There were a couple of other peculiar details that stuck out in my research. In some versions the stock pot is supplied by the town, and in others the soldier carries it with him. Sometimes the traveler needs only one stone (or an inedible object like a nail or a button), and in other cases, the traveler requires many stones and asks for the help of the local children to gather them. At nightfall the traveler sometimes requests a place to stay, and in other versions there is no mention of the events that occur after the setting sun.

I became curious about the order in which the ingredients are offered and amused that the carrots almost always seemed to come first. (As a side note, I am a terrible cook and recently learned a few tips from my wife when she was making soup for sick friend. Of course carrots would come first-- they take the longest time to cook!) I even found this illustration, seemingly inspired by the picture that had spoken to me from Marcia Brown’s book.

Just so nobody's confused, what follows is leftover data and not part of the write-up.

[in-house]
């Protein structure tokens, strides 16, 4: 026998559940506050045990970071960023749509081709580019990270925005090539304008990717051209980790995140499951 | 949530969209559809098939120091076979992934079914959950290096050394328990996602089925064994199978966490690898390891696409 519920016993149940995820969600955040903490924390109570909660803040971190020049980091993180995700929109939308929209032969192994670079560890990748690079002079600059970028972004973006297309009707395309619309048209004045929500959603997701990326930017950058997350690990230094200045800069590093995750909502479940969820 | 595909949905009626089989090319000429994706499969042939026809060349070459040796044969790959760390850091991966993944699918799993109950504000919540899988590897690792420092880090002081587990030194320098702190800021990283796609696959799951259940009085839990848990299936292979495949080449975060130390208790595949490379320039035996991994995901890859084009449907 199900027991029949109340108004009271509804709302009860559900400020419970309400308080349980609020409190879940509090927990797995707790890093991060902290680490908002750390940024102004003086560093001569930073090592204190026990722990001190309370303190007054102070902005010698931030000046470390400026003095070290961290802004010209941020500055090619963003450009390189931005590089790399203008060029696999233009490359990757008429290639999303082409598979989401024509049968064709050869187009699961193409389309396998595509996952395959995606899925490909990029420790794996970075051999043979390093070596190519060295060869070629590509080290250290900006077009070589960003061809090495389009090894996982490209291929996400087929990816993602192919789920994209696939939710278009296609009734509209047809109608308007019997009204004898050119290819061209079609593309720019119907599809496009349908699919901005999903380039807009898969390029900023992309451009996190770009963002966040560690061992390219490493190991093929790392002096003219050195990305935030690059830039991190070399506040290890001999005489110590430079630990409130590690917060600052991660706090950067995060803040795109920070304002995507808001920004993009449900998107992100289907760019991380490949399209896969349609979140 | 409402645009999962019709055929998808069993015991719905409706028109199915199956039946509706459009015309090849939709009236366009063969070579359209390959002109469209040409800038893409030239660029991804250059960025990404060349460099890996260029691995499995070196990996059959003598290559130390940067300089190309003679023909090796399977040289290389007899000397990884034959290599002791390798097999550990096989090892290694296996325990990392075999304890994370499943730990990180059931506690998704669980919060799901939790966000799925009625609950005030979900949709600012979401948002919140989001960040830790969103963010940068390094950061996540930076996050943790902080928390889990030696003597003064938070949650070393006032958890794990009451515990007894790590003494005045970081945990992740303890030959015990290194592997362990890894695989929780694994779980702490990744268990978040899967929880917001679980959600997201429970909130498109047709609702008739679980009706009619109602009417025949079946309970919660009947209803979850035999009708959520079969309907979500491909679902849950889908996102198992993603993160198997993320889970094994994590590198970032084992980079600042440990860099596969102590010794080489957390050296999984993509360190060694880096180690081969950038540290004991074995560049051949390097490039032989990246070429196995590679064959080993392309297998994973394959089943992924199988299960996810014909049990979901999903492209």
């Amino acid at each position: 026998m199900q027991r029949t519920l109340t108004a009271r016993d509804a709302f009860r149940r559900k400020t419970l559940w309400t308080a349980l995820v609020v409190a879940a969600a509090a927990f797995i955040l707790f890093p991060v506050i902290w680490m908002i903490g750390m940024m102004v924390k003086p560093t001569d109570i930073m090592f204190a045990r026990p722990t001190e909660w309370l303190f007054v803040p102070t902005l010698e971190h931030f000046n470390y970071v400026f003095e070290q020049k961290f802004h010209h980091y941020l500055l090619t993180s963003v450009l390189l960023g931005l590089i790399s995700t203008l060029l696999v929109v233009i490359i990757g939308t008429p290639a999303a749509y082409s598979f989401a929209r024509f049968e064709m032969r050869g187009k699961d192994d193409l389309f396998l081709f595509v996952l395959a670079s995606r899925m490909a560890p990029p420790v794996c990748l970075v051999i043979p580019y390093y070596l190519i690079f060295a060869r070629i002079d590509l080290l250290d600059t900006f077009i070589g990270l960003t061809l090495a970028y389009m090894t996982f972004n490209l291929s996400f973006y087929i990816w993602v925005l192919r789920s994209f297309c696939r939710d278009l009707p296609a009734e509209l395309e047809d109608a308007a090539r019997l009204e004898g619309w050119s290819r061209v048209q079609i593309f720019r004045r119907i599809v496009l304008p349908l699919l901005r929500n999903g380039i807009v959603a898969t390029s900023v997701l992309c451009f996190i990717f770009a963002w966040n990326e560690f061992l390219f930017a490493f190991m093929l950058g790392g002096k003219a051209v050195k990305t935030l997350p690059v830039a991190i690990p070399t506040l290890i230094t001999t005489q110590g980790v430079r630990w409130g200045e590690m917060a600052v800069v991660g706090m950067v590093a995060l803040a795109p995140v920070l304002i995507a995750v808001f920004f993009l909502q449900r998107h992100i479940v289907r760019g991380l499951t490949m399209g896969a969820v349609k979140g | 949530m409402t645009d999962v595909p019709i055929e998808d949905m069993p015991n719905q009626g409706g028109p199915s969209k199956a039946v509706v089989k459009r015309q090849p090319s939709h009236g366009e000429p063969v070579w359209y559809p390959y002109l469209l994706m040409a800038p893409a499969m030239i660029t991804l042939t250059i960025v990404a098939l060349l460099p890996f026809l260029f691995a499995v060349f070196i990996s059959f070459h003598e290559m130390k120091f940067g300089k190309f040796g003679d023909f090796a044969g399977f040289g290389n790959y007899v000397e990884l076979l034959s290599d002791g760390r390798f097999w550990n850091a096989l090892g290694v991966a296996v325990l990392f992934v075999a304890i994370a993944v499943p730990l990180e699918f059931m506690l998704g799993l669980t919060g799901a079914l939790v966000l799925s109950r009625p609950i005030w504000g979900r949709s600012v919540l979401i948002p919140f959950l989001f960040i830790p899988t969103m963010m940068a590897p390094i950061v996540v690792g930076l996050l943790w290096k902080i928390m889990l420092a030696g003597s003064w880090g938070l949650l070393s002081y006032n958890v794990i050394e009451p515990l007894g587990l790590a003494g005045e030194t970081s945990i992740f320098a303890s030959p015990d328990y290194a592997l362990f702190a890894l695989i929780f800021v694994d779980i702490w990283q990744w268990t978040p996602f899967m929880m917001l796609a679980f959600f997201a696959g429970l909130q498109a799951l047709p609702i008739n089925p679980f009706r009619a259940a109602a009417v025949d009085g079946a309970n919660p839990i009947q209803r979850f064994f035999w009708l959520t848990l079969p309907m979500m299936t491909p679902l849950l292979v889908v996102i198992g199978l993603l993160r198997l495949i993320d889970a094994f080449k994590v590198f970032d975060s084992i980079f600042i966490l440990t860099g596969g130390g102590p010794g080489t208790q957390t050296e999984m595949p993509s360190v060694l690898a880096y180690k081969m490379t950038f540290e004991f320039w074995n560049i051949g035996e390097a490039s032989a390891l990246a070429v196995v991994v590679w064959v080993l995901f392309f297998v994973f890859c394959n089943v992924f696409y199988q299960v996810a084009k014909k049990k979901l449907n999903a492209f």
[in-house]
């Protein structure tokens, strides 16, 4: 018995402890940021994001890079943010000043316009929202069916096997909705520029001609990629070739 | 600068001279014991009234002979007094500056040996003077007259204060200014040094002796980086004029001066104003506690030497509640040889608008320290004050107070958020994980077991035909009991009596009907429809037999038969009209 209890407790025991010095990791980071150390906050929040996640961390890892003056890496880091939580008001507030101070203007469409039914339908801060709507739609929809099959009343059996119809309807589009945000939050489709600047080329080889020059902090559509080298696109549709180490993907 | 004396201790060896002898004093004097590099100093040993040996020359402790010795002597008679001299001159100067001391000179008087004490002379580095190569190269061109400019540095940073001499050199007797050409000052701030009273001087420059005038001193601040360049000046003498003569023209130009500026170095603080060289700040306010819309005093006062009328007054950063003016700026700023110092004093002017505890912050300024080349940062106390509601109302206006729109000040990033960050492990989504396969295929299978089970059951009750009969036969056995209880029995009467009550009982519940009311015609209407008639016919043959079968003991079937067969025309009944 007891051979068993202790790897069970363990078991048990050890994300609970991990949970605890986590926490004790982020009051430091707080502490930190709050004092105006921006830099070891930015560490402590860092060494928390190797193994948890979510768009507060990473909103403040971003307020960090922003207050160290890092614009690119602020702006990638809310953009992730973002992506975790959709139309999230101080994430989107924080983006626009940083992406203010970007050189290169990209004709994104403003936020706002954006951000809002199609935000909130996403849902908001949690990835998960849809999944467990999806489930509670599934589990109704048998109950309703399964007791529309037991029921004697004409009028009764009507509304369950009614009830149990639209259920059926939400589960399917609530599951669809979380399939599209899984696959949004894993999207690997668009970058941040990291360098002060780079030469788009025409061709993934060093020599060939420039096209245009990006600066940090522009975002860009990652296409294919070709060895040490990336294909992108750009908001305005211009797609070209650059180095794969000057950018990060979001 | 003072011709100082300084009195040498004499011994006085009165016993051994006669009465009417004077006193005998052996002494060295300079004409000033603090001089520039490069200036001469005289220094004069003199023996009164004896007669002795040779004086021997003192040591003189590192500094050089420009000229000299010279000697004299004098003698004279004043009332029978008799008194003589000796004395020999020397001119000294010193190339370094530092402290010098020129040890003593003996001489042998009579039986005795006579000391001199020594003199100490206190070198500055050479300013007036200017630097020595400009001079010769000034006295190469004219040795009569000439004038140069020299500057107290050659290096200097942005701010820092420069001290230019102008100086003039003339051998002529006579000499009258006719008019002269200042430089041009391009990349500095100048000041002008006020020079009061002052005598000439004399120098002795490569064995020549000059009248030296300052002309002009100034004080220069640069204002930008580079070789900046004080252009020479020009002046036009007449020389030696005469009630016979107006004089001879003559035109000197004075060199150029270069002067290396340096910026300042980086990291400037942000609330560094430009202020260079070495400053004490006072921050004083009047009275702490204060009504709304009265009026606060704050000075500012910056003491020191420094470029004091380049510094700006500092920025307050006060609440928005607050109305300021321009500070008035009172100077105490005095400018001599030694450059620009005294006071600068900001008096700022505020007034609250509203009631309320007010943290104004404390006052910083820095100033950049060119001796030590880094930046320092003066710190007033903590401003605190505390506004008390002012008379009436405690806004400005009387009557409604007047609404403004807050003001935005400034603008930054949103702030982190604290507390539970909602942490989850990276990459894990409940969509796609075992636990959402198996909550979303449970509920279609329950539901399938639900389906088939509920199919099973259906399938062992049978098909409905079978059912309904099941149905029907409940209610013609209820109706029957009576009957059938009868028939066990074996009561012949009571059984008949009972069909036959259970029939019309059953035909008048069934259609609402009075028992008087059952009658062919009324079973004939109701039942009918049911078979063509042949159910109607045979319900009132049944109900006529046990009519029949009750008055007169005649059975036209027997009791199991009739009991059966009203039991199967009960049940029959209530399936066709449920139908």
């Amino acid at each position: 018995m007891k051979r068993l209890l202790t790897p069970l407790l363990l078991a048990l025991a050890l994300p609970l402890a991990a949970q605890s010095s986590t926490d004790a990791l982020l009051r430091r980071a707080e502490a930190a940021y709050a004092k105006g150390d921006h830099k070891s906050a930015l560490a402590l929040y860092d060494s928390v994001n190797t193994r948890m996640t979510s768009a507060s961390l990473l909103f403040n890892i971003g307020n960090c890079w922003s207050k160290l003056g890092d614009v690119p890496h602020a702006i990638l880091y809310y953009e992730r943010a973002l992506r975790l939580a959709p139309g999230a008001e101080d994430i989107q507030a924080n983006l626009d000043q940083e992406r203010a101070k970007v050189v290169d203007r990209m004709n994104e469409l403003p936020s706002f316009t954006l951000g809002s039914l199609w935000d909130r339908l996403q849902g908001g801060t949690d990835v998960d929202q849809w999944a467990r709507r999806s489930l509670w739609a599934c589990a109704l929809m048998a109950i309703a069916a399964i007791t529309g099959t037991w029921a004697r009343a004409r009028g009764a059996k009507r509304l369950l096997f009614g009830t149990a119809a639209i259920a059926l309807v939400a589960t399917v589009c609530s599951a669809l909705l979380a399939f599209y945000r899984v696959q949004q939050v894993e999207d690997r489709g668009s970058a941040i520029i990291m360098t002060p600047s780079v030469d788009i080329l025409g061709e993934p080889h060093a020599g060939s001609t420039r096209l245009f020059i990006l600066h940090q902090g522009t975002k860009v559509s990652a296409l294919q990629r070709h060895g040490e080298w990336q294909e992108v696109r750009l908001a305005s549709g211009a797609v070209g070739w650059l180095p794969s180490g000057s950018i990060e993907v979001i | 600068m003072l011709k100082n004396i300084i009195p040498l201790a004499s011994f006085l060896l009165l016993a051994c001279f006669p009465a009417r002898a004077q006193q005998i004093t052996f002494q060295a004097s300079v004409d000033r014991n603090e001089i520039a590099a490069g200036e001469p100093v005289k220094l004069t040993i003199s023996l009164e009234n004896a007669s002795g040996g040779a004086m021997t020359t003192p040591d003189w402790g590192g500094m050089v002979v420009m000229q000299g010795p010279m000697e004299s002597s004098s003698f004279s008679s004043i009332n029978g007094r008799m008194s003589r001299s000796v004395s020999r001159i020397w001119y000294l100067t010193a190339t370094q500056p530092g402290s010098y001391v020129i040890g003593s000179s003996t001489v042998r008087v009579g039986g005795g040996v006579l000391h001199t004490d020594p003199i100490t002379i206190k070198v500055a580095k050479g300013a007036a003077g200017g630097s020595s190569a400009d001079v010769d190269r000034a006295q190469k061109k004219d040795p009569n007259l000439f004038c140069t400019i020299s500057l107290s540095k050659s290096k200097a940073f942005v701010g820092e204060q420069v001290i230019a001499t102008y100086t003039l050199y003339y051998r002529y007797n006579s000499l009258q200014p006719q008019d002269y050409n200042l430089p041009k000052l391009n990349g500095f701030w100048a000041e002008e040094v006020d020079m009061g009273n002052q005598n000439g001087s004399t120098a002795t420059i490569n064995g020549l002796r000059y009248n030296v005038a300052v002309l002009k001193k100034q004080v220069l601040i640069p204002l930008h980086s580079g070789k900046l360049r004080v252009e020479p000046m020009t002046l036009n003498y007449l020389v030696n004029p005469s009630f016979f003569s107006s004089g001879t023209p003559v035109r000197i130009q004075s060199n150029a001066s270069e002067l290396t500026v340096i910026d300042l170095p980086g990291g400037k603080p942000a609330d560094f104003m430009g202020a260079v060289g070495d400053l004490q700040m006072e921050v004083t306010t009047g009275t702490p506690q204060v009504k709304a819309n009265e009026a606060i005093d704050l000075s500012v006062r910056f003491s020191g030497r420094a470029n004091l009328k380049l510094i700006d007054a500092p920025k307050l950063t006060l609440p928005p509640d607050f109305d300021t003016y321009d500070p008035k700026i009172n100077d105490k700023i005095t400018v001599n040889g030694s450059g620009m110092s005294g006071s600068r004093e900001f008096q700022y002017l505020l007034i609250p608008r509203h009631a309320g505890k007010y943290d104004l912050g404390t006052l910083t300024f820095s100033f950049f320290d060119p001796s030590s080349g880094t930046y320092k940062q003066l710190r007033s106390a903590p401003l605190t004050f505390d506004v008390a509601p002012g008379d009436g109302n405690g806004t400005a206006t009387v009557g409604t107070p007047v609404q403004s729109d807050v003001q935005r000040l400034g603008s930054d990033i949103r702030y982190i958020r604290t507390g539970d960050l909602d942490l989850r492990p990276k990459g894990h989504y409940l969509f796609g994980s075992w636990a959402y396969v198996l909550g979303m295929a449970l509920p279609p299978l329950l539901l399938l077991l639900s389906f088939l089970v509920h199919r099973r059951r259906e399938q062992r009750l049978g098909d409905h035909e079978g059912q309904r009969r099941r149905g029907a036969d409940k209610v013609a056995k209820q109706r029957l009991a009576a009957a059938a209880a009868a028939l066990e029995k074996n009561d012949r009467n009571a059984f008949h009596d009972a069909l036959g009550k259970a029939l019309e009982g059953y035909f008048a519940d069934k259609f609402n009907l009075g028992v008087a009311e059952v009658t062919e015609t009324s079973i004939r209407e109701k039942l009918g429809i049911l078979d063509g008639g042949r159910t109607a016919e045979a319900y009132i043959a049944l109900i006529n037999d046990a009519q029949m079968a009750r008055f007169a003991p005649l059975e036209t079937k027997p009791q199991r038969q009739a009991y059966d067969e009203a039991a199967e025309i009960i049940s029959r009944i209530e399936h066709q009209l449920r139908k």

The version Emmalee Iden and I chose for this year’s Opera Studio Tour is an operatic fable told “in one delicious act,” composed by Daniel Dorff. The piece is a delightful concoction that incorporates many of the elements I found in other recounts. A solider comes to town looking for food, but learns that without money he is out of luck. Slowly but surely he wins over each of the townspeople. In the Atlanta Opera’s version, the audience will play a key role in helping to trick the constituents. By the end, even the Mayor becomes intoxicated by the delicious smell of the soup and the town gathers a meal.

One important detail that I am particularly struck by is the fact that ALL of the versions end with a celebratory meal, complete with music and dance. As a theater artist who strives to bring people from many different backgrounds together, this is a valuable lesson. There is something about food and music that can break down barriers. Both elements have the capacity to put people at ease. The tiny acts of generosity in the story of Stone Soup have cumulative effects. Who would have thought that a simple pot of soup and steady beat could result in strangers dancing together? This is a story that reminds us that strength, love, and hope can be found in every community - with the right ingredients.